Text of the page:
It is formally possible that the observation of ventralized phenotypes in antisense-treated embryos, but not in MZsqtcz35/cz35 embryos is due to partial activity of the sqtcz35 allele. To address this possibility, we examined the phenotypes of MZsqt embryos carrying a second predicted null allele, sqthi975, which carries a large insertion in the exon encoding the N-terminal half of the mature Sqt ligand (Fig. 1A). We found a very similar phenotypic spectrum among MZsqthi975/hi975 embryos as among MZsqtcz35/cz35 embryos. The rates of cyclopia of the examined MZsqthi975/hi975 clutches ranged from 2% (N=57) to 49% (N=141) (Table S1). Affected MZsqthi975/hi975 embryos from 27 of 28 crosses displayed only cyclopean phenotypes, with a range of severity (Figure 1 C-C′, D-D). We did observe some ventralized embryos in the highest penetrant cross, however no ventralized embryos were seen in subsequent crosses of the same pair (Table S1). In summary, scoring 27 clutches of MZsqtcz35/cz35 and 28 clutches of MZsqthi975/hi975 embryos, we conclude that there is no general requirement of maternal Sqt for dorsal specification.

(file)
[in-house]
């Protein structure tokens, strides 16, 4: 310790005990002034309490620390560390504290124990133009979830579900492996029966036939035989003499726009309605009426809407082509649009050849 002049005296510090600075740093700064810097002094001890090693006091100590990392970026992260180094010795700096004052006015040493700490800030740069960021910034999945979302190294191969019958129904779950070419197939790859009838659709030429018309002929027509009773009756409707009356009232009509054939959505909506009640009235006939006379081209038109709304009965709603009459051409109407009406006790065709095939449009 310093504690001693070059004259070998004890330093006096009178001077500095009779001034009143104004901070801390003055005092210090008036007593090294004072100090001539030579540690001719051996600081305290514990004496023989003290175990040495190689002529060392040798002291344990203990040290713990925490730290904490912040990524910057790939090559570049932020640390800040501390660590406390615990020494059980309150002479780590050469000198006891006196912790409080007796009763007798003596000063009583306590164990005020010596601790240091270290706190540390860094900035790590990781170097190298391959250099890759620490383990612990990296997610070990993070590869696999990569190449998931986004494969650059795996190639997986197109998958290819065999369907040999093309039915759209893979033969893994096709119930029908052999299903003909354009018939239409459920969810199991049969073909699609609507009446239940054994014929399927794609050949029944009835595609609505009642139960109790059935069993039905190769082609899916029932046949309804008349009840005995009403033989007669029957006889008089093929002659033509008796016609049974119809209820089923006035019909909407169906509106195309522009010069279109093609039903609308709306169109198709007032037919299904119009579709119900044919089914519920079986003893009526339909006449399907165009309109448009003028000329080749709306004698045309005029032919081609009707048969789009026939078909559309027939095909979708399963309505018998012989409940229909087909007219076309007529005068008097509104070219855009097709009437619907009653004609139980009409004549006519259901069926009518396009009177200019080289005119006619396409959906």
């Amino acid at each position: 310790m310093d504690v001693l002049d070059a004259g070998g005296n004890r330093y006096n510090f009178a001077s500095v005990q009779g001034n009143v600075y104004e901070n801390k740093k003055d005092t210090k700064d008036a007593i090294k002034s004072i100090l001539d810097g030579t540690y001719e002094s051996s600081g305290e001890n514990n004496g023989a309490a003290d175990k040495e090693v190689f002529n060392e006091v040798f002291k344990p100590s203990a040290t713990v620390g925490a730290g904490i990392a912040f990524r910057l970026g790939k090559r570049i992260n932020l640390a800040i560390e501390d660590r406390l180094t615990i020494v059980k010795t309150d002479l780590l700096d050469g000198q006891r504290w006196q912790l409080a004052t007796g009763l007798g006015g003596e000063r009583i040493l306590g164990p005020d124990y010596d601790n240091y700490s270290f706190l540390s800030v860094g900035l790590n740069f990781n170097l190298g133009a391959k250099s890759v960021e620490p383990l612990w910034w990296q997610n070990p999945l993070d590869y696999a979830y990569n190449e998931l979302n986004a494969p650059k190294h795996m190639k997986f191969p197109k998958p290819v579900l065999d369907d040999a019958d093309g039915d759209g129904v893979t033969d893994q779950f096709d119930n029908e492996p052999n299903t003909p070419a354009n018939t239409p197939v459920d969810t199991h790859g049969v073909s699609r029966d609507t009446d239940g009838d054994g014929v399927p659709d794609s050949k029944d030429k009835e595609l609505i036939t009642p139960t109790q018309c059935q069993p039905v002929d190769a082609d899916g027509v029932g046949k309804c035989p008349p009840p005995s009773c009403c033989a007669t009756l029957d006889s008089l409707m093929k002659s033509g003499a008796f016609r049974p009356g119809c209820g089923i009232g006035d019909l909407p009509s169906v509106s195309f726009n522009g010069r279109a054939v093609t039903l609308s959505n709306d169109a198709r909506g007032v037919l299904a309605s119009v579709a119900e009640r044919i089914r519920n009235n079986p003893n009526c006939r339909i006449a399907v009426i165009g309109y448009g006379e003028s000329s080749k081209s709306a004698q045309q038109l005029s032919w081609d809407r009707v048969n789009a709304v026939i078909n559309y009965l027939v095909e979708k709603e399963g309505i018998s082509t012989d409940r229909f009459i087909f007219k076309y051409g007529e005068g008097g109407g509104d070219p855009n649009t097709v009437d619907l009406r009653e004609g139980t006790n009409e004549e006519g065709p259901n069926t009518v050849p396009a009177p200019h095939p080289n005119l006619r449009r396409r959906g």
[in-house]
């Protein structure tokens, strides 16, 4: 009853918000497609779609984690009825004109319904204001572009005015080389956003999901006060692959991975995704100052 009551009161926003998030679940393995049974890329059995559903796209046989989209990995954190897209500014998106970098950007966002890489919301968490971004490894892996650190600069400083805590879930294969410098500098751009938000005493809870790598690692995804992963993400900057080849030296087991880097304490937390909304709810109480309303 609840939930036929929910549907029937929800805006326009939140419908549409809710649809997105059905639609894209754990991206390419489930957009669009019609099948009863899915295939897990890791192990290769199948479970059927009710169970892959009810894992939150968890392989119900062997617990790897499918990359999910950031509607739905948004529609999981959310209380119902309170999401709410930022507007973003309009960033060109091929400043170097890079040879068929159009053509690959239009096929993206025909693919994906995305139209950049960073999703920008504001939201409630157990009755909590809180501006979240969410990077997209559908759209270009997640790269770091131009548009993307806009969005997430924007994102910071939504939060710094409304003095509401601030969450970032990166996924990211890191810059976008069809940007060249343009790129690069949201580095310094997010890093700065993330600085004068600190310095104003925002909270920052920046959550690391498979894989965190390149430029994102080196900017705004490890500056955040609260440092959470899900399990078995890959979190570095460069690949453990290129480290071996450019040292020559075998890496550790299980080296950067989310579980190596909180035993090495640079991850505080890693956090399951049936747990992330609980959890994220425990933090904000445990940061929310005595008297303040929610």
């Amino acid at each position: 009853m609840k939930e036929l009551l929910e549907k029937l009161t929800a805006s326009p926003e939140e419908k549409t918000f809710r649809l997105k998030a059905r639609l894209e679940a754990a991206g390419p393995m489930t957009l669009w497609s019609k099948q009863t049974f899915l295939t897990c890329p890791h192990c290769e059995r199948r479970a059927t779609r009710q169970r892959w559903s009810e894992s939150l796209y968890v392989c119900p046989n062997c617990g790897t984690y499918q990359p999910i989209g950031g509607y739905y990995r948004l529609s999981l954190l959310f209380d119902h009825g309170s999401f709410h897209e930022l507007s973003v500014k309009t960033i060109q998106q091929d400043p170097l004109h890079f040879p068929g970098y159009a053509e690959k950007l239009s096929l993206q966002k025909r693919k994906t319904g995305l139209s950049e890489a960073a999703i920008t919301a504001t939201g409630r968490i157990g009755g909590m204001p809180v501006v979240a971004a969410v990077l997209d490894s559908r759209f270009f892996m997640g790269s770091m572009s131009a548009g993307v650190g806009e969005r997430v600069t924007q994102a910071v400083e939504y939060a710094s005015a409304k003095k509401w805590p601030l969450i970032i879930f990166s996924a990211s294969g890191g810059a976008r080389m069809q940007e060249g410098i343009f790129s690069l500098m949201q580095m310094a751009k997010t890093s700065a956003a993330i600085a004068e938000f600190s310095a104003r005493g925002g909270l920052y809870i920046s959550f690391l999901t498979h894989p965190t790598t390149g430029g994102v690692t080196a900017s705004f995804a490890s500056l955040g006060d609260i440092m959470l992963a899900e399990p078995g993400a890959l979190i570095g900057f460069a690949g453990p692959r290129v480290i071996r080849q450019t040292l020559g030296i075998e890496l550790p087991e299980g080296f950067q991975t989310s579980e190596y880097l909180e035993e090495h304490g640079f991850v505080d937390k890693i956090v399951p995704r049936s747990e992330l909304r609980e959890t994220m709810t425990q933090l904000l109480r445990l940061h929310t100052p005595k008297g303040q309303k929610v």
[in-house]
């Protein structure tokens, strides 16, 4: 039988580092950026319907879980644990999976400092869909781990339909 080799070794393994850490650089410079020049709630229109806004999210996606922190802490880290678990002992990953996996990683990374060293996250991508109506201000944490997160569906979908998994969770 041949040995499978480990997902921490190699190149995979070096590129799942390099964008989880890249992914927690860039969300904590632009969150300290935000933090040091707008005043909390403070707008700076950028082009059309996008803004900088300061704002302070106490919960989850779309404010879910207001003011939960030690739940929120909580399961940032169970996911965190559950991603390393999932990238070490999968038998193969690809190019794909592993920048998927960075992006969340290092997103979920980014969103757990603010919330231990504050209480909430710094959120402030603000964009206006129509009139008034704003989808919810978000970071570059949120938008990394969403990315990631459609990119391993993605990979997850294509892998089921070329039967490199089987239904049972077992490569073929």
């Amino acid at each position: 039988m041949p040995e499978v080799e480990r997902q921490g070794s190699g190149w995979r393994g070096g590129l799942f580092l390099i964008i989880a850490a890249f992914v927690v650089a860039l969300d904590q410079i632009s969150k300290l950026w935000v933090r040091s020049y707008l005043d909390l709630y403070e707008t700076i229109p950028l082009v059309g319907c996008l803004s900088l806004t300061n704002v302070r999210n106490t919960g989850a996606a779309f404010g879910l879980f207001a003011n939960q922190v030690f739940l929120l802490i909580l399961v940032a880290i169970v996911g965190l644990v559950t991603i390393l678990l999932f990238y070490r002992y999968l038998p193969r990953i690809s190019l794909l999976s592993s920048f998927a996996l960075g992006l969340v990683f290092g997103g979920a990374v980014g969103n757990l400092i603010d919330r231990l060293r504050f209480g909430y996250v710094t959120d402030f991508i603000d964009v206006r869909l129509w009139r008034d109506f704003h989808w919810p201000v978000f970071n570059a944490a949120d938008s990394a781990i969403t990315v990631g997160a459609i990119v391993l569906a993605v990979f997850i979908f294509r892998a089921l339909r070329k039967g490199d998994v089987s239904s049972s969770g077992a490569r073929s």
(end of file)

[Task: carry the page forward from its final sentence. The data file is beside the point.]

Indistinguishible phenotypic profiles of Zsqtcz35/hi975 and MZsqtcz35/hi975 embryos